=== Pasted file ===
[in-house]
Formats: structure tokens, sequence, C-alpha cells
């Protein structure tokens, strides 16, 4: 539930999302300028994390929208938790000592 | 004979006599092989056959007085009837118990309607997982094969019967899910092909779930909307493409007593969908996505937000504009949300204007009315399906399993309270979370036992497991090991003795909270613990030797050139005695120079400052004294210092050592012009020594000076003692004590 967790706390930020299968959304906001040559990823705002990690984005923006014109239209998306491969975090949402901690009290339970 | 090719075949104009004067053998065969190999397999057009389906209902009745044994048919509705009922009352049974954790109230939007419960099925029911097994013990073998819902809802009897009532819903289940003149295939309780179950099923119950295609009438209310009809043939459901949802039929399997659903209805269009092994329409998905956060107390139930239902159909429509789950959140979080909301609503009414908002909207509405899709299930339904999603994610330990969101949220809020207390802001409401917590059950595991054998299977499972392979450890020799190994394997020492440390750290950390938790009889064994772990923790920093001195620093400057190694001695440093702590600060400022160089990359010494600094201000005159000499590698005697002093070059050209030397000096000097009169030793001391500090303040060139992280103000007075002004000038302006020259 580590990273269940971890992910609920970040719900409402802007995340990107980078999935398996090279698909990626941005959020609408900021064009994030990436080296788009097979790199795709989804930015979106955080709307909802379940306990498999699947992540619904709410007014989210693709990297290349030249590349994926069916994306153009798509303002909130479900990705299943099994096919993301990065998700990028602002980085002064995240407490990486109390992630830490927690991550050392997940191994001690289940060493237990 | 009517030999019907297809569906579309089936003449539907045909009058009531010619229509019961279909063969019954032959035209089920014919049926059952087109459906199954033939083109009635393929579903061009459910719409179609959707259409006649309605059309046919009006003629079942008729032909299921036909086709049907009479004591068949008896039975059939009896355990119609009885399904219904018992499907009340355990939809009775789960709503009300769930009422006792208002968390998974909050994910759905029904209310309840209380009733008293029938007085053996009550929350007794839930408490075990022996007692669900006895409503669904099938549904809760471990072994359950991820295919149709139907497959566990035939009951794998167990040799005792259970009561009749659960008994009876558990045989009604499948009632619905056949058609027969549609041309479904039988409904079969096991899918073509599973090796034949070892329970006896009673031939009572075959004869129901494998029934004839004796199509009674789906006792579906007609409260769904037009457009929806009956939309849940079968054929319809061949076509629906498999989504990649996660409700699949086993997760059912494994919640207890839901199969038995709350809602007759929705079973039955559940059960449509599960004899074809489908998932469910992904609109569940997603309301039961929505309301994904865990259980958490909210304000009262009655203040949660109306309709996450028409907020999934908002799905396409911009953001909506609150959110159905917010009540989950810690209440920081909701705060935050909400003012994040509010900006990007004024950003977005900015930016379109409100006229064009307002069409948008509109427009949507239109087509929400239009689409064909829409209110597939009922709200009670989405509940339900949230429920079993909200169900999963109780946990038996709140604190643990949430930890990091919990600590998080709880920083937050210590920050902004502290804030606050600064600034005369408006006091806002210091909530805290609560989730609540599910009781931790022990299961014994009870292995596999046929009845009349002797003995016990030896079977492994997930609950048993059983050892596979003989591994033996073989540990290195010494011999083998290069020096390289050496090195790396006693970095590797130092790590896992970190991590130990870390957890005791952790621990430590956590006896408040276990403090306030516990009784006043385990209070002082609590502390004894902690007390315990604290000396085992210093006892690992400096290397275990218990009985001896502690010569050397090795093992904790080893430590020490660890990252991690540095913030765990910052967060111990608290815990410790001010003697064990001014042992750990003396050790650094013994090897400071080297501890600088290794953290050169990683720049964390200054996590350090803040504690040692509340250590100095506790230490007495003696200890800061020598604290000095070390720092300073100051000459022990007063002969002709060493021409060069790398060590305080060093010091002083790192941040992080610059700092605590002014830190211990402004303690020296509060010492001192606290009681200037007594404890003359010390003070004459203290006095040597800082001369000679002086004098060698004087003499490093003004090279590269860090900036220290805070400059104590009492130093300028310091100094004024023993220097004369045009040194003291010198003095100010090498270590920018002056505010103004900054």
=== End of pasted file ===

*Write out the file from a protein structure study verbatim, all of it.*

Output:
[in-house]
Formats: structure tokens, sequence, C-alpha cells
């Protein structure tokens, strides 16, 4: 539930999302300028994390929208938790000592 | 004979006599092989056959007085009837118990309607997982094969019967899910092909779930909307493409007593969908996505937000504009949300204007009315399906399993309270979370036992497991090991003795909270613990030797050139005695120079400052004294210092050592012009020594000076003692004590 967790706390930020299968959304906001040559990823705002990690984005923006014109239209998306491969975090949402901690009290339970 | 090719075949104009004067053998065969190999397999057009389906209902009745044994048919509705009922009352049974954790109230939007419960099925029911097994013990073998819902809802009897009532819903289940003149295939309780179950099923119950295609009438209310009809043939459901949802039929399997659903209805269009092994329409998905956060107390139930239902159909429509789950959140979080909301609503009414908002909207509405899709299930339904999603994610330990969101949220809020207390802001409401917590059950595991054998299977499972392979450890020799190994394997020492440390750290950390938790009889064994772990923790920093001195620093400057190694001695440093702590600060400022160089990359010494600094201000005159000499590698005697002093070059050209030397000096000097009169030793001391500090303040060139992280103000007075002004000038302006020259 580590990273269940971890992910609920970040719900409402802007995340990107980078999935398996090279698909990626941005959020609408900021064009994030990436080296788009097979790199795709989804930015979106955080709307909802379940306990498999699947992540619904709410007014989210693709990297290349030249590349994926069916994306153009798509303002909130479900990705299943099994096919993301990065998700990028602002980085002064995240407490990486109390992630830490927690991550050392997940191994001690289940060493237990 | 009517030999019907297809569906579309089936003449539907045909009058009531010619229509019961279909063969019954032959035209089920014919049926059952087109459906199954033939083109009635393929579903061009459910719409179609959707259409006649309605059309046919009006003629079942008729032909299921036909086709049907009479004591068949008896039975059939009896355990119609009885399904219904018992499907009340355990939809009775789960709503009300769930009422006792208002968390998974909050994910759905029904209310309840209380009733008293029938007085053996009550929350007794839930408490075990022996007692669900006895409503669904099938549904809760471990072994359950991820295919149709139907497959566990035939009951794998167990040799005792259970009561009749659960008994009876558990045989009604499948009632619905056949058609027969549609041309479904039988409904079969096991899918073509599973090796034949070892329970006896009673031939009572075959004869129901494998029934004839004796199509009674789906006792579906007609409260769904037009457009929806009956939309849940079968054929319809061949076509629906498999989504990649996660409700699949086993997760059912494994919640207890839901199969038995709350809602007759929705079973039955559940059960449509599960004899074809489908998932469910992904609109569940997603309301039961929505309301994904865990259980958490909210304000009262009655203040949660109306309709996450028409907020999934908002799905396409911009953001909506609150959110159905917010009540989950810690209440920081909701705060935050909400003012994040509010900006990007004024950003977005900015930016379109409100006229064009307002069409948008509109427009949507239109087509929400239009689409064909829409209110597939009922709200009670989405509940339900949230429920079993909200169900999963109780946990038996709140604190643990949430930890990091919990600590998080709880920083937050210590920050902004502290804030606050600064600034005369408006006091806002210091909530805290609560989730609540599910009781931790022990299961014994009870292995596999046929009845009349002797003995016990030896079977492994997930609950048993059983050892596979003989591994033996073989540990290195010494011999083998290069020096390289050496090195790396006693970095590797130092790590896992970190991590130990870390957890005791952790621990430590956590006896408040276990403090306030516990009784006043385990209070002082609590502390004894902690007390315990604290000396085992210093006892690992400096290397275990218990009985001896502690010569050397090795093992904790080893430590020490660890990252991690540095913030765990910052967060111990608290815990410790001010003697064990001014042992750990003396050790650094013994090897400071080297501890600088290794953290050169990683720049964390200054996590350090803040504690040692509340250590100095506790230490007495003696200890800061020598604290000095070390720092300073100051000459022990007063002969002709060493021409060069790398060590305080060093010091002083790192941040992080610059700092605590002014830190211990402004303690020296509060010492001192606290009681200037007594404890003359010390003070004459203290006095040597800082001369000679002086004098060698004087003499490093003004090279590269860090900036220290805070400059104590009492130093300028310091100094004024023993220097004369045009040194003291010198003095100010090498270590920018002056505010103004900054």